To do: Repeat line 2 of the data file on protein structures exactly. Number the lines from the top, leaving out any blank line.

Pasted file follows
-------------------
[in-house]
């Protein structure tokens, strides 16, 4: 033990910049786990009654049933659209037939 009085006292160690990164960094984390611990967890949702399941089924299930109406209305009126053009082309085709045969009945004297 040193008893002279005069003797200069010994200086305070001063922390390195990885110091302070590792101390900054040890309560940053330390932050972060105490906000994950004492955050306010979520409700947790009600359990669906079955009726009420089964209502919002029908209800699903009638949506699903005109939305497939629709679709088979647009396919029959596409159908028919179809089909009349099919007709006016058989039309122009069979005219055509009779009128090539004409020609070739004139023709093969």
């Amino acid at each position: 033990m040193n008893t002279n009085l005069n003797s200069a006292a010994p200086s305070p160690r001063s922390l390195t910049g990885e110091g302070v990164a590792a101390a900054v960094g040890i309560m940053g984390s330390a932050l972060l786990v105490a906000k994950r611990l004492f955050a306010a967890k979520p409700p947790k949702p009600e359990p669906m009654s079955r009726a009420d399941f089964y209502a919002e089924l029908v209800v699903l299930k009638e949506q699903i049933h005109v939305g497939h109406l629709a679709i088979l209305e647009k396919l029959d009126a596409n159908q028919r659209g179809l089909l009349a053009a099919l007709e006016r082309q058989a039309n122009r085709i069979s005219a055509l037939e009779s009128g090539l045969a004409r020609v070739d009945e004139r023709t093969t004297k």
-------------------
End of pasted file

């Protein structure tokens, strides 16, 4: 033990910049786990009654049933659209037939 009085006292160690990164960094984390611990967890949702399941089924299930109406209305009126053009082309085709045969009945004297 040193008893002279005069003797200069010994200086305070001063922390390195990885110091302070590792101390900054040890309560940053330390932050972060105490906000994950004492955050306010979520409700947790009600359990669906079955009726009420089964209502919002029908209800699903009638949506699903005109939305497939629709679709088979647009396919029959596409159908028919179809089909009349099919007709006016058989039309122009069979005219055509009779009128090539004409020609070739004139023709093969």